En EspaŅol

Q. Who is Mr. Smarty Plants?

A: There are those who suspect Wildflower Center volunteers are the culpable and capable culprits. Yet, others think staff members play some, albeit small, role. You can torture us with your plant questions, but we will never reveal the Green Guru's secret identity.

Help us grow by giving to the Plant Database Fund or by becoming a member

Did you know you can access the Native Plant Information Network with your web-enabled smartphone?

Share

Ask Mr. Smarty Plants

Ask Mr. Smarty Plants is a free service provided by the staff and volunteers at the Lady Bird Johnson Wildflower Center.

Search Smarty Plants
    
 
See a list of all Smarty Plants questions
Can't find the answer in our existing FAQs, submit a question to Mr. Smarty Plants.
Need help with plant identification, visit the plant identification page.
 
rate this answer
Not Yet Rated

Saturday - January 31, 2009

From: Aledo, TX
Region: Southwest
Topic: Non-Natives, Shrubs
Title: Native shrubs to replace non-native boxwood in Parker County, TX
Answered by: Barbara Medford

QUESTION:

I'm looking to replace some Japanese Boxwoods my wife planted years ago with some native plants, they run along the front of our house next to the foundation and porch about 60' in length. I prefer plants under 3' to avoid pruning, and would like to plant a variety. FYI we live just inside Parker County with the Black Land Prairie Clay/Dirt and the boxwoods have done fine they just don't go with the ranch style updates we've made.

ANSWER:

We're really very happy to hear you are replacing those non-native plants with natives; while neither of them are invasive, they nevertheless don't do as well in Texas as a plant native to the area. Your boxwood is probably Buxus microphylla, native to Japan and Taiwan.  Buxus sempervirens, sometimes referred to as "American boxwood," is actually native to England, Europe, Asia, Africa and Morocco. At the Lady Bird Johnson Wildflower Center, we believe you are much better off with plants native not only to North America but to North Central Texas.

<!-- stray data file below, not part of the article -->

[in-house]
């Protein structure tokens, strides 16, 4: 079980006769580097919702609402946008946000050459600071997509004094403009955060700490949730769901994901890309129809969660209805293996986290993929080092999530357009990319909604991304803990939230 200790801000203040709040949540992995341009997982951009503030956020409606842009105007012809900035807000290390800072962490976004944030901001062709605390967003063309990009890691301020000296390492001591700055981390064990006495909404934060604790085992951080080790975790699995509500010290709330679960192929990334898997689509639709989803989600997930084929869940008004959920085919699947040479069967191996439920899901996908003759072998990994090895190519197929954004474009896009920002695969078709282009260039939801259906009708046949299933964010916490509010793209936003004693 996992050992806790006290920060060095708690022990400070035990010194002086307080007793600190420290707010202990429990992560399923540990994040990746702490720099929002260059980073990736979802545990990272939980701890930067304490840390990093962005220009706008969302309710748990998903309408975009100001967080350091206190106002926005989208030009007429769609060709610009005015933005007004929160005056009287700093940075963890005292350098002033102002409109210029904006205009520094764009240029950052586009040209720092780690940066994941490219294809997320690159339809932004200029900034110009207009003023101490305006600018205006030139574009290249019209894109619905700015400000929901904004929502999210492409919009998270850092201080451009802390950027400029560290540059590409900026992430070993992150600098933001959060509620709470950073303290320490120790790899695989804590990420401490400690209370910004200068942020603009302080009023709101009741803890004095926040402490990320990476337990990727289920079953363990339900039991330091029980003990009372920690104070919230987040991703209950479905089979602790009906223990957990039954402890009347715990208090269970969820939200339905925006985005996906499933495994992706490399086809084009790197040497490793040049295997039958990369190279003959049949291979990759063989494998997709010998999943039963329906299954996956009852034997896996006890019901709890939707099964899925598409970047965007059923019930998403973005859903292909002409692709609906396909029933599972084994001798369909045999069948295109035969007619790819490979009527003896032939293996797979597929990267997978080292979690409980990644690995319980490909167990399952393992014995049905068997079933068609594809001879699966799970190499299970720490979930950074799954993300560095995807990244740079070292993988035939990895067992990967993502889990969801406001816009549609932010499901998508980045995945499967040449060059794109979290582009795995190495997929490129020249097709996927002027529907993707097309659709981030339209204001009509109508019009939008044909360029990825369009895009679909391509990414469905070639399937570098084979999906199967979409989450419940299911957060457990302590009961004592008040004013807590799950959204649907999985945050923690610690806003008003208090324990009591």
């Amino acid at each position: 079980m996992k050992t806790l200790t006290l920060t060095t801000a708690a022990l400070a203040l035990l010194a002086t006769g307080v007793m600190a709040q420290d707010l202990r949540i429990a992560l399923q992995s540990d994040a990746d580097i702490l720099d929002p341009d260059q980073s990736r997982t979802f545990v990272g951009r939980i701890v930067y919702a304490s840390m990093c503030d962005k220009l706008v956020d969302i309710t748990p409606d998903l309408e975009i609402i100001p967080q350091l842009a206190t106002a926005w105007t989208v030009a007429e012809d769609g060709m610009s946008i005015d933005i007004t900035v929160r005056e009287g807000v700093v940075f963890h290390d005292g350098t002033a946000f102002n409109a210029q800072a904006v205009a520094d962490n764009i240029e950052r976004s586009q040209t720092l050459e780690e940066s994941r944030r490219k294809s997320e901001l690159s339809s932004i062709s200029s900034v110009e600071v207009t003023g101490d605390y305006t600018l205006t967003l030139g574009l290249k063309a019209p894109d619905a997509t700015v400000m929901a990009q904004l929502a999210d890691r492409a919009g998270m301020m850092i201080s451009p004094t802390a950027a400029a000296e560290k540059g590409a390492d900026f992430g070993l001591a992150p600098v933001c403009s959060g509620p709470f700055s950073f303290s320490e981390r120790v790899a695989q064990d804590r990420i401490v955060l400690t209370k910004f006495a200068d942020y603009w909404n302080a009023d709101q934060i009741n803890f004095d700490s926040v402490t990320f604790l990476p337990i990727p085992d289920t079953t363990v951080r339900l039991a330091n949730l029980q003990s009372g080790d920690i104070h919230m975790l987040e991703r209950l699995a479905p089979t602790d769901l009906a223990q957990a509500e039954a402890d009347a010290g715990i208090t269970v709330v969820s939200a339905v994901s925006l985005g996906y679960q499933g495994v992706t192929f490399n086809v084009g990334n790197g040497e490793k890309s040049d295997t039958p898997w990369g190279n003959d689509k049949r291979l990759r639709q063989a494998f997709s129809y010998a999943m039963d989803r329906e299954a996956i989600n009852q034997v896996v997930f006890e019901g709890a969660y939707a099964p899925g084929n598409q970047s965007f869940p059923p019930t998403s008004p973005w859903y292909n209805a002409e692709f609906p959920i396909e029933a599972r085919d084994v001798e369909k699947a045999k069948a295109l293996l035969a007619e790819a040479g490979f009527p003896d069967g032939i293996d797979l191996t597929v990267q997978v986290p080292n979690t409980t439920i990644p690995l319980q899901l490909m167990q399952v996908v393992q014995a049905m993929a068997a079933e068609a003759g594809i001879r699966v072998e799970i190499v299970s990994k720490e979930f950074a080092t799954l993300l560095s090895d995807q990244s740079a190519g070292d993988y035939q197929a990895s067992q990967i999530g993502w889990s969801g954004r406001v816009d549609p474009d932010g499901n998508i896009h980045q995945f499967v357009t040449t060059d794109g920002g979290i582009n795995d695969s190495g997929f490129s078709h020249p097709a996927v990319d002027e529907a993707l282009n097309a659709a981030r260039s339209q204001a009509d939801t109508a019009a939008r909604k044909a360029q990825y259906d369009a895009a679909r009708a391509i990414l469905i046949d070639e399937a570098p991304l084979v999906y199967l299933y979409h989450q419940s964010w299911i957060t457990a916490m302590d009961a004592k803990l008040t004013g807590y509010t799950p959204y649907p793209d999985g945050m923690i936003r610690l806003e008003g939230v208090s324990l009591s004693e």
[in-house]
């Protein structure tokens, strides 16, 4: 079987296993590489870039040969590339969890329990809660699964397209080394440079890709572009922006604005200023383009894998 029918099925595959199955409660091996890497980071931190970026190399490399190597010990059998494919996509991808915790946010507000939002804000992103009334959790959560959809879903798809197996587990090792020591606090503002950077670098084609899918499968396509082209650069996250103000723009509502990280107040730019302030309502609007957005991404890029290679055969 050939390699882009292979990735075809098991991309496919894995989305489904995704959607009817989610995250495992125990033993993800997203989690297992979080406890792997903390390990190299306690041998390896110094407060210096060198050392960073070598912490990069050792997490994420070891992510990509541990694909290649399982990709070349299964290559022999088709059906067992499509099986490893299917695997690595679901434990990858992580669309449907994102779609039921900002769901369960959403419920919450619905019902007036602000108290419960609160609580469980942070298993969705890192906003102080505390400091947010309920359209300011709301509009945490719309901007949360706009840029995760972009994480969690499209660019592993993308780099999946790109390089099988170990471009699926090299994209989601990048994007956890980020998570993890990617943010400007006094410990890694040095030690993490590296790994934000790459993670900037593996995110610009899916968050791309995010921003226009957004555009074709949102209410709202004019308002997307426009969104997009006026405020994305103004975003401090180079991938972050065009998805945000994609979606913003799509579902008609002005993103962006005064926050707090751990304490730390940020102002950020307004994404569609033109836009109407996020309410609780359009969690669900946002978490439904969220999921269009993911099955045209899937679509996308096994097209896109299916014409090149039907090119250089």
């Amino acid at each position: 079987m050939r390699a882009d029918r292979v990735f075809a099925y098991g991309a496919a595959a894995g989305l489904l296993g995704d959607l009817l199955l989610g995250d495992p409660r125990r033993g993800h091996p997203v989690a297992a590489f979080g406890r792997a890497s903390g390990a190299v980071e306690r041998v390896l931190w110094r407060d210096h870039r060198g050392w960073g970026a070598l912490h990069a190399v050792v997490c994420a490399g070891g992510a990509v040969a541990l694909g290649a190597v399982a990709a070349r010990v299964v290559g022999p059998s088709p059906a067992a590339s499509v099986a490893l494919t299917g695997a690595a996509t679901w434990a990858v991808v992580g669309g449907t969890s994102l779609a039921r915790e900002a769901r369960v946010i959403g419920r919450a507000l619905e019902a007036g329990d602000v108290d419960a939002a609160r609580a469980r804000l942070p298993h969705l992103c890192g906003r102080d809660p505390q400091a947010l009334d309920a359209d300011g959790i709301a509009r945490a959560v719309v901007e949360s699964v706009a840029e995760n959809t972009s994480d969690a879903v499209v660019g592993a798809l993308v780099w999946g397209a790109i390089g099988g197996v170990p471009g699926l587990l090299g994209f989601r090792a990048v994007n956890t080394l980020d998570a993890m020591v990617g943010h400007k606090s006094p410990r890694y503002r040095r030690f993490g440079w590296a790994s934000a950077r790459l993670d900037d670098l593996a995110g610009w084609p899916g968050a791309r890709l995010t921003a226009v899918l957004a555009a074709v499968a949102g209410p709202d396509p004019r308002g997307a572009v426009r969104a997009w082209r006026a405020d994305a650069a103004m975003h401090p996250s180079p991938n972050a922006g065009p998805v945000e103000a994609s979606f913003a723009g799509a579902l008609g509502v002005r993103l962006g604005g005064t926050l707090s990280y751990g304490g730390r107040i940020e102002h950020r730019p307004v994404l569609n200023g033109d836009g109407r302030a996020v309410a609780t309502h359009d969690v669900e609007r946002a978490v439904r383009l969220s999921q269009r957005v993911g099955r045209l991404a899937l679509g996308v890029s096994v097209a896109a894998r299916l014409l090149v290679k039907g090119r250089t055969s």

We will go to our Recommended Plants section, click on North Central Texas, NARROW YOUR SEARCH, clicking on "Shrubs" under Habit. Since we don't know what your sun exposure or soil moisture is, we will not check those, but you can go back later and make your own selections. These plants are all commercially available, and if you have difficulty locating them, go to our Native Plant Suppliers section, type in your town and state in the Enter Search Location box, and you'll get a list of native plant nurseries, seed suppliers and landscape and environmental consultants in your general area. We recommend that you get these shrubs planted soon, as woody plants are much better planted in cool weather, when they are semi-dormant. We also think it would be a good idea to freshen up the dirt in the holes where you have removed the boxwood; add some compost or other organic material to provide nutrition and also to make trace minerals in the soil available to the roots of the plants. 

It turns out there is actually a native plant, Paxistima myrsinites (Oregon boxleaf), which has "boxwood" as one of its common names. It is not related to the non-native boxwoods, and grows pretty low, but at least take a look at it, it has a rather nice appearance. Although it is called "Oregon boxleaf" in our Native Plant Database, it is also native to Texas. We have chosen evergreen shrubs, and some (for instance, yaupon) ordinarily grow taller than your specified heights, but dwarf or smaller cultivars may be available. These shrubs are Ilex vomitoria (yaupon), Mahonia swaseyi (Texas barberry) and Mahonia trifoliolata (agarita)


Paxistima myrsinites

Ilex vomitoria

Mahonia swaseyi

Mahonia trifoliolata

 

 


 

 

 

More Shrubs Questions

Low-growing evergreen shrubs for Bellville , TX
February 02, 2010 - I live north of Bellville, TX and have a 3-tiered retaining wall on the west and north sides of my house. What low growing (around 2' tall) evergreen shrubs would be good to plant here. The west si...
view the full question and answer

Information on various plants from Alamo TX
November 15, 2009 - Have you heard of the following plants: Butterfly Iris,Compact Nanpina, Red Dwarf Turks? I would like to know some details on the above plant: size, flowers?, drought tolerant, where to plant Thanki...
view the full question and answer

Shelf life of hawthorn leaves in Florissant, MO
April 30, 2009 - I have a bag of hawthorn leaves that were harvested in 2007. Do you know if they're still effective? How long is the shelf life of hawthorn leaves? Thank you for your assistance.
view the full question and answer

Removing existing shrubs from Grapevine TX
September 24, 2012 - We just bought a house and we have some shrubs and hedges we want to remove. What is the best way to remove them so that they don't grow back? We have some holly hedges, a very large cedar or juniper...
view the full question and answer

Large-scale container garden for New York City
August 17, 2013 - I am a community volunteer in NYC who is trying to help a non-profit set up two large container gardens (about 3 feet high by 4 feet long by 2 or so feet wide). The problem is that they want natives,...
view the full question and answer

Smarty Plants's Facebook profile Support the Wildflower Center by Donating Online or Becoming a Member today.

Mr. Smarty Plants wants you to be his Facebook friend. Click the Facebook icon to add yourself to Mr. Smarty Plants list of friends.
E-NEWSLETTER | BECOME A MEMBER | DONATE NOW | MEDIA | SITEMAP | STAFF
© 2015 Lady Bird Johnson Wildflower Center